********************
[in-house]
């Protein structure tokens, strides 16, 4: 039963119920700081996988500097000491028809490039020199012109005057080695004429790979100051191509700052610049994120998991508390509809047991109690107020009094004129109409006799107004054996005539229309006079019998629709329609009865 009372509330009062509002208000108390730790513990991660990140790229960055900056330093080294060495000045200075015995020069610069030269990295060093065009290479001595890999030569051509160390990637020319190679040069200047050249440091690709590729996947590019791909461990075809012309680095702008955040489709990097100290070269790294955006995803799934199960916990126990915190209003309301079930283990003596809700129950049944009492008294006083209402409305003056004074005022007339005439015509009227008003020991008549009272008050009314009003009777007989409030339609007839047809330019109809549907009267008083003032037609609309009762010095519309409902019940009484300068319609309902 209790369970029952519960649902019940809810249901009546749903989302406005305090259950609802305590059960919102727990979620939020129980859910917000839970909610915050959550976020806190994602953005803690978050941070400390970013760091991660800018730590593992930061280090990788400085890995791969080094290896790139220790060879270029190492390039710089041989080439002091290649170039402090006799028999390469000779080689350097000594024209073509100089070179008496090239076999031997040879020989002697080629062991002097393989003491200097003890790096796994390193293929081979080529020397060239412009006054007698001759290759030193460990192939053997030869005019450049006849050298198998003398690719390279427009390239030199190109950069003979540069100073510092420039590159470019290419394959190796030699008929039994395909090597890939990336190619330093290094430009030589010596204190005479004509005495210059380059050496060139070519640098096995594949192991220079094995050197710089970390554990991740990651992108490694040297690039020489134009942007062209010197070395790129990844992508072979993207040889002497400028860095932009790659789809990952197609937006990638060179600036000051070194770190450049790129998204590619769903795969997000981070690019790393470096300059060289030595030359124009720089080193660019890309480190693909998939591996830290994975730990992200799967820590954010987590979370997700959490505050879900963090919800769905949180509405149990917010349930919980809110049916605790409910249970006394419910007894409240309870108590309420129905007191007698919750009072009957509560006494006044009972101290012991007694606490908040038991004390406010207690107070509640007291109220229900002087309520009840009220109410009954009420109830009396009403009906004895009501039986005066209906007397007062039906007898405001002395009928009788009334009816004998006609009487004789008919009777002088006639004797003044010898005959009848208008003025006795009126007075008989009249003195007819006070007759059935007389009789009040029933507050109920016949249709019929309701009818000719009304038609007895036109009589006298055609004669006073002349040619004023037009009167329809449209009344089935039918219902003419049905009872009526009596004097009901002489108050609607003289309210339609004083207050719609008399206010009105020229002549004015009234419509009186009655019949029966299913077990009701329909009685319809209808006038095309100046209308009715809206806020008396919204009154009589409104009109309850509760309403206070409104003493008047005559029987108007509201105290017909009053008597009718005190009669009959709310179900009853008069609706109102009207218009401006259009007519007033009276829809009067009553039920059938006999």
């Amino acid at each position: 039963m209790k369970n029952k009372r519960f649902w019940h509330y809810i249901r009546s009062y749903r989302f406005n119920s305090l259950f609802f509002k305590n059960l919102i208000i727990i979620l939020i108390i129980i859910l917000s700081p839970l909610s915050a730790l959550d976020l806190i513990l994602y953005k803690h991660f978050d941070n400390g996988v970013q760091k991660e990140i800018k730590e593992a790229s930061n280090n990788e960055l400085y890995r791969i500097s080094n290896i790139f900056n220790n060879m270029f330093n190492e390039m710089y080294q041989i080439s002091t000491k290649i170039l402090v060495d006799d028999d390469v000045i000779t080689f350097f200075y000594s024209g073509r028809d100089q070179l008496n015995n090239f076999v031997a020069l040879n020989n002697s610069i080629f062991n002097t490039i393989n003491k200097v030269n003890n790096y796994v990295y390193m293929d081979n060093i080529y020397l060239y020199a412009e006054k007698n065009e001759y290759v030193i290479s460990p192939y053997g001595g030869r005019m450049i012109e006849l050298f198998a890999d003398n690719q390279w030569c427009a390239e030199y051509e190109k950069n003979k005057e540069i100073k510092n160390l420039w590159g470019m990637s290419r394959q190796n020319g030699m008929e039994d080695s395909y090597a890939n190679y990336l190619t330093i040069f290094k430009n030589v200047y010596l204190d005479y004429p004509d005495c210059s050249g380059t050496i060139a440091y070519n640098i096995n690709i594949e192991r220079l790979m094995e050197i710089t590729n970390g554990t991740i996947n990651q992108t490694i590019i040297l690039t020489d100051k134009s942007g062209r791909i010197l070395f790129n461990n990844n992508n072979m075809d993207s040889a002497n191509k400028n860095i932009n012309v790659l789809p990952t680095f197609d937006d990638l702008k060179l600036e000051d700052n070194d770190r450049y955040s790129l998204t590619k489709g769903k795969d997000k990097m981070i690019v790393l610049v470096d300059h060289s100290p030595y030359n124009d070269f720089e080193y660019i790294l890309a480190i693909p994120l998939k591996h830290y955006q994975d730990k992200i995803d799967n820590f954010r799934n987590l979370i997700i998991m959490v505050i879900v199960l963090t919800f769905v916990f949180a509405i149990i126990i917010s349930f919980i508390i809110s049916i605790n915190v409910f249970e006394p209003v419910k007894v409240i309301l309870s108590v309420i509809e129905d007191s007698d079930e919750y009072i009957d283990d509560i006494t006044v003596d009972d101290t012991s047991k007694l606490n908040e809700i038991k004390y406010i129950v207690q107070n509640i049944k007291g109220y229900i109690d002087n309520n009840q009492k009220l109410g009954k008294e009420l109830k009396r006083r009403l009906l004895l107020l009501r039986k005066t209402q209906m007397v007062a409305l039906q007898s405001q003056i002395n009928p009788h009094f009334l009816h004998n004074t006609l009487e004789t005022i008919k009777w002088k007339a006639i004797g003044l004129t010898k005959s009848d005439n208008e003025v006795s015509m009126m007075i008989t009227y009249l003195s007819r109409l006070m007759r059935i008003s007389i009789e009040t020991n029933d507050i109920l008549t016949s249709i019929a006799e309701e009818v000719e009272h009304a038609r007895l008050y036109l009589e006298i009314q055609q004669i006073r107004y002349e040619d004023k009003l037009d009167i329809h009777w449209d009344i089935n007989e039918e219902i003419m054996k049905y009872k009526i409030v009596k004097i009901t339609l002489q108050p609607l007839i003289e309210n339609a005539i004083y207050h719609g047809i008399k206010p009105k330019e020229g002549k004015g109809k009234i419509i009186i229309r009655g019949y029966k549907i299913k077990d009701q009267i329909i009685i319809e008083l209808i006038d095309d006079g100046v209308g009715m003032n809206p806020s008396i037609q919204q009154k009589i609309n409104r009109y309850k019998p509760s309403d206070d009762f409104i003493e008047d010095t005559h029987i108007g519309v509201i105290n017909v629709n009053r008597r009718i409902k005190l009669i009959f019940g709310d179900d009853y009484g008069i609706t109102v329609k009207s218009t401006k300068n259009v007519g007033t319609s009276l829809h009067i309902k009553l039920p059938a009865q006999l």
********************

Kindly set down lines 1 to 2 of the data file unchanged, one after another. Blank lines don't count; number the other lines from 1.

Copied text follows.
[in-house]
């Protein structure tokens, strides 16, 4: 039963119920700081996988500097000491028809490039020199012109005057080695004429790979100051191509700052610049994120998991508390509809047991109690107020009094004129109409006799107004054996005539229309006079019998629709329609009865 009372509330009062509002208000108390730790513990991660990140790229960055900056330093080294060495000045200075015995020069610069030269990295060093065009290479001595890999030569051509160390990637020319190679040069200047050249440091690709590729996947590019791909461990075809012309680095702008955040489709990097100290070269790294955006995803799934199960916990126990915190209003309301079930283990003596809700129950049944009492008294006083209402409305003056004074005022007339005439015509009227008003020991008549009272008050009314009003009777007989409030339609007839047809330019109809549907009267008083003032037609609309009762010095519309409902019940009484300068319609309902 209790369970029952519960649902019940809810249901009546749903989302406005305090259950609802305590059960919102727990979620939020129980859910917000839970909610915050959550976020806190994602953005803690978050941070400390970013760091991660800018730590593992930061280090990788400085890995791969080094290896790139220790060879270029190492390039710089041989080439002091290649170039402090006799028999390469000779080689350097000594024209073509100089070179008496090239076999031997040879020989002697080629062991002097393989003491200097003890790096796994390193293929081979080529020397060239412009006054007698001759290759030193460990192939053997030869005019450049006849050298198998003398690719390279427009390239030199190109950069003979540069100073510092420039590159470019290419394959190796030699008929039994395909090597890939990336190619330093290094430009030589010596204190005479004509005495210059380059050496060139070519640098096995594949192991220079094995050197710089970390554990991740990651992108490694040297690039020489134009942007062209010197070395790129990844992508072979993207040889002497400028860095932009790659789809990952197609937006990638060179600036000051070194770190450049790129998204590619769903795969997000981070690019790393470096300059060289030595030359124009720089080193660019890309480190693909998939591996830290994975730990992200799967820590954010987590979370997700959490505050879900963090919800769905949180509405149990917010349930919980809110049916605790409910249970006394419910007894409240309870108590309420129905007191007698919750009072009957509560006494006044009972101290012991007694606490908040038991004390406010207690107070509640007291109220229900002087309520009840009220109410009954009420109830009396009403009906004895009501039986005066209906007397007062039906007898405001002395009928009788009334009816004998006609009487004789008919009777002088006639004797003044010898005959009848208008003025006795009126007075008989009249003195007819006070007759059935007389009789009040029933507050109920016949249709019929309701009818000719009304038609007895036109009589006298055609004669006073002349040619004023037009009167329809449209009344089935039918219902003419049905009872009526009596004097009901002489108050609607003289309210339609004083207050719609008399206010009105020229002549004015009234419509009186009655019949029966299913077990009701329909009685319809209808006038095309100046209308009715809206806020008396919204009154009589409104009109309850509760309403206070409104003493008047005559029987108007509201105290017909009053008597009718005190009669009959709310179900009853008069609706109102009207218009401006259009007519007033009276829809009067009553039920059938006999």